Academics

Welcome to the Academics Homepage!

Hey everybody.  Welcome to the Academics Homepage.  We’re working hard to make this a place for you to find everything you need to succeed, both in the classroom and on the wards.

Some of our new features:

Dan’s Corner – with access to study guides and templates for MS-1/2 as well as the wards.

Looking for guidance going into the wards, check out Clinical Survival Guide.

Need help in a class?  Request a tutor.

Looking for old student reports? Click here.

Useful Downloads:
Soap Note Template
Medicine Card (1)
Medicine Card (2)
History/Physical Template
Jackson Numbers

Any ideas for what you’d like to see? Leave comments below!

1 comment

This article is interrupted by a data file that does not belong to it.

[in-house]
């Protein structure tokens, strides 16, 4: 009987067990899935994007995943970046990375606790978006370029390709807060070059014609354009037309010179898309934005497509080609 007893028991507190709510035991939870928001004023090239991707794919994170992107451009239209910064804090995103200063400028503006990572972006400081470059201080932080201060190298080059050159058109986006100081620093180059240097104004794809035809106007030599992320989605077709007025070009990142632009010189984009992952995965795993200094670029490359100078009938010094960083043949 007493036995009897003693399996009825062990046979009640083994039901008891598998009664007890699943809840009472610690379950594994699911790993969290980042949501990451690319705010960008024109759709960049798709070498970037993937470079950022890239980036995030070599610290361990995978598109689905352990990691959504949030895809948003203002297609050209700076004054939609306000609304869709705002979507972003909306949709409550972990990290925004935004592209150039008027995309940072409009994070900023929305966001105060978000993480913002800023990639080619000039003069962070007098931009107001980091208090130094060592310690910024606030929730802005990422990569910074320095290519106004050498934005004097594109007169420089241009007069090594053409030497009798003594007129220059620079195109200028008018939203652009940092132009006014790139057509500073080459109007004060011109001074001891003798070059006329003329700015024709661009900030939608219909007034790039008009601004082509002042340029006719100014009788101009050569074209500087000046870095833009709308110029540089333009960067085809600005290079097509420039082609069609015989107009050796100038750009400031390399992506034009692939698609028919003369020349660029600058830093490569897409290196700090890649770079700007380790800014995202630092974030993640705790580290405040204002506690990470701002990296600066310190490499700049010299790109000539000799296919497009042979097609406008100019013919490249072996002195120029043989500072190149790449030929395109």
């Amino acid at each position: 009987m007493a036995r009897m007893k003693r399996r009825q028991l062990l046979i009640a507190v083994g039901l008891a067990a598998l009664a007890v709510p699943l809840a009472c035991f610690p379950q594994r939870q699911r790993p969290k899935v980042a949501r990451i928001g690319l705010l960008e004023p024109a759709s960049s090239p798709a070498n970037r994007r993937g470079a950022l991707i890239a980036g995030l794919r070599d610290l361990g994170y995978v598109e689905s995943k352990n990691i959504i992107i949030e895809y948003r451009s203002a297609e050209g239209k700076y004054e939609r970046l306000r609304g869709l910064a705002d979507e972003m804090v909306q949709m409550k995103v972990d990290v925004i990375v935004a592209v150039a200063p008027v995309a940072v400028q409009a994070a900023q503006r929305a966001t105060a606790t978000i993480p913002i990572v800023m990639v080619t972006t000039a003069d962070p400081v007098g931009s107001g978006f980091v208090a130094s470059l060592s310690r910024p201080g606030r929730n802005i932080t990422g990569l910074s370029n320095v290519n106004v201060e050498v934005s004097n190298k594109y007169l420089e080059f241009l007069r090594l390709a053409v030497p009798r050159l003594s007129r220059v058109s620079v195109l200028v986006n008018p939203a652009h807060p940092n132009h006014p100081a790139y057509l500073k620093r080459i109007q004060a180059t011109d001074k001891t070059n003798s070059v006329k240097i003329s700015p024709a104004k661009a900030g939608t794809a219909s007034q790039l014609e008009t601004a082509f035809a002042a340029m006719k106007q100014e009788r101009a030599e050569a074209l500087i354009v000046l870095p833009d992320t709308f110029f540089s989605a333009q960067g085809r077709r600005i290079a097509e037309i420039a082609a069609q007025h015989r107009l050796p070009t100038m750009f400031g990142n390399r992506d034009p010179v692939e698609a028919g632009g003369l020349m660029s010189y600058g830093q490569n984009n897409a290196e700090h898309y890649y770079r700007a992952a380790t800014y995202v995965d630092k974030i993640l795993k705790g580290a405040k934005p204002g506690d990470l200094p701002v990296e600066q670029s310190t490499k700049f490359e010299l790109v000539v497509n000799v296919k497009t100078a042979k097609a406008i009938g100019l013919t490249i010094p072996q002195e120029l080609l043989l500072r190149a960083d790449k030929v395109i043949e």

1. As both a parent and an ectoaudr, I am strong advocate of young children learning through play. I have seen the benefits of play in the classroom first-hand with my own daughter and with the 3-4 year olds whom I teach. It is troubling to learn that although research clearly supports the need for young children to learn actively through play, more and more schools are eliminating play and, in some cases recess, from the lives of Kindergarteners. Why? If study after study clearly shows the benefits of play in the lives of young learners how do we account for the trend towards curtailing and/or eliminating play from schools? Who is making the decision to cut play in favor of earlier testing? More importantly, why are we letting them make this change?I teach three and four year olds at a preschool in NYC. The children are in school for three hours, five days a week. Everyday, they have approximately half an hour of outdoor play, weather permitting. In inclement weather they play in an indoor gym. In addition, they have approximately 45 minutes of Free Choice/Play. We focus on the social and emotional development of our students. We believe in the importance of learning by constructing knowledge through hands-on experiences. Further, we recognize that while children can certainly memorize information, the fact that they do so does not mean they have actually learned and processed it.I think the real issue regarding the importance of play in the classroom is one of advocacy. As teachers, we are on the front lines. We know what is happening. We need to speak up. First, we need to ensure that parents are fully informed of the facts and the research regarding the importance of play in their children’s school lives. Also, we need to show them how it is being whittled away from their children’s daily schedule. Second, we need to join forces with parents and vigorously advocate for keeping play in the classrooms of young children. It is incumbent upon ectoaudrs to speak out on behalf of their students. We know that cutting play from the schedule is not in young children’s best interests. Accordingly, we cannot stand by and just let this happen just because some policy makers are convinced they know what is best, when clearly they do not. The young children of today are the future leaders of tomorrow. We owe it to the children and to ourselves to provide them with a developmentally appropriate education. Our goal should be to create life-long learners. One way to do this is to start the children out on the right foot. The clarion call should be, “Let young children learn through play!”

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